“Family Table as Sacred Altar”
“Family Table as Sacred Altar”
By Rev. Ray Rolon Spiller
Our life, all life, comes through death. Something must die in order that you and I can live. On first thought, that is not a very pleasant idea; but if we can find the courage to follow it through, there seems to me a powerful message in it. On Easter Sunday at Morning Worship, as I listened to our pastor share his message, I was struck by some implications of his sermon on our Lord’s resurrection.
That day, our family had a beautiful noon table with, among other delicious dishes, ham and beans. It struck me that for me to eat them, a pig and a bean had to die. In a sense, their sacrifice, the gift of their life, laid on the table before us. Had we humans not intervened, they might have gone on living for a long time before their life ended and they went back into the earth. But, in giving their lives, they in a very literal sense, became a part of me, of my life. They live in me. As I ate them, the very atoms and molecules of their bodies, became one with my body, with my life. They now live in me and I live through them. Through a process that is at once scientifically biological and amazingly mysterious, the very essence of their bodies is part of me and I am at one with them. They are in the energy I use in everything I do, the muscle that moves my arm, the brain I think with. In the end, there is no clear line between them and me.
It is right that I bow my head and give thanks to our creator for his creatures and the gift of life that they gave me by their sacrifice. What happens at that table is a holy, miraculous, an awe inspiriting ritual. Because of this unique realization, I as a person of faith eat a meal while unaware animals only feed. How tragic it would be for me to live my life in such a way as to waste their sacrifice. What the crucifixion teaches us is that we are all persons for who someone else has died. That is at once a high honor and a great moral responsibility. Men and women of integrity do not squander that sacrifice.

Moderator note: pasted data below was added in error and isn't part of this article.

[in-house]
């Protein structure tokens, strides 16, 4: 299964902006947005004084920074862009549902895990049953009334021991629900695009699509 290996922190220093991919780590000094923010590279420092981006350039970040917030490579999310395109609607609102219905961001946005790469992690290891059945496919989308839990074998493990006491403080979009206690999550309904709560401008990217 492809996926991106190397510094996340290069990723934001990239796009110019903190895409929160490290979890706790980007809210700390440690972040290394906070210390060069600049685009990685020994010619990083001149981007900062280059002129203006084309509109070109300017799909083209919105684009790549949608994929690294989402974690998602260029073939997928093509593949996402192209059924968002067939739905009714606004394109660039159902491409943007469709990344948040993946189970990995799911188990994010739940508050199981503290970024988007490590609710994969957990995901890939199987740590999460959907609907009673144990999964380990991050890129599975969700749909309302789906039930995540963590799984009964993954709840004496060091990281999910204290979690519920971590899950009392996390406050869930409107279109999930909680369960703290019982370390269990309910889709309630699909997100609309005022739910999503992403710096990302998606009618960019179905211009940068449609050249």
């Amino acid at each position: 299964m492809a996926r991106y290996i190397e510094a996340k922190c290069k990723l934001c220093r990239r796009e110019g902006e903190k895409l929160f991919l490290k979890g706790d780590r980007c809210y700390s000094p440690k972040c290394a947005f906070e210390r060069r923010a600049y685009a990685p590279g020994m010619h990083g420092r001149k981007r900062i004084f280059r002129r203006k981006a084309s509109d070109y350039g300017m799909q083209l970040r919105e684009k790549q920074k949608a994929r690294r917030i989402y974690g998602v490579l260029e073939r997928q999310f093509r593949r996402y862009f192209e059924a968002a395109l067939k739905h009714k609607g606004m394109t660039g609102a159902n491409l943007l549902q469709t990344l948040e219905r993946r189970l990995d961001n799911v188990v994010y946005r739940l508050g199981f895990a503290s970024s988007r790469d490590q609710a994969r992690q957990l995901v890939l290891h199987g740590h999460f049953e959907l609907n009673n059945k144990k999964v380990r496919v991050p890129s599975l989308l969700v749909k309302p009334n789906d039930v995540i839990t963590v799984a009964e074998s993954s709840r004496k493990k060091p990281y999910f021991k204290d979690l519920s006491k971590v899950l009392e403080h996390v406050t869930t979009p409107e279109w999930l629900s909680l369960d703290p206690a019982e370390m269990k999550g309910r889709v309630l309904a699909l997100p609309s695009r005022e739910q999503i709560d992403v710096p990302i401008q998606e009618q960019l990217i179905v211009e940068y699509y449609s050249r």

At 82 years of age, I know that among the persons sitting at our family table, I will in all probability be the next to die. I am not afraid. I believe that if I live my life in myself and for myself alone, then when I die, I’m done. That hole in the ground in is the end of me. But give my life to a reality beyond myself, to a force that will live on into eternity, to God Himself; then my essence, the real me, will live on in Him. In some amazingly mysterious way, I become part of Him just like the pig and the bean became a part of me. We are one thing, whole and holy. As Paul put it, “For to me to live is Christ, and to die is gain.” (Philippians 1:21-30 RSV)
So, I am reminded every time I sit down to a meal that my dining table is an altar, that a holy sacrifice is being performed, the great mystery of life coming out of death is being acted out right before my eyes. The circle of life – of birth, death and resurrection is the truth.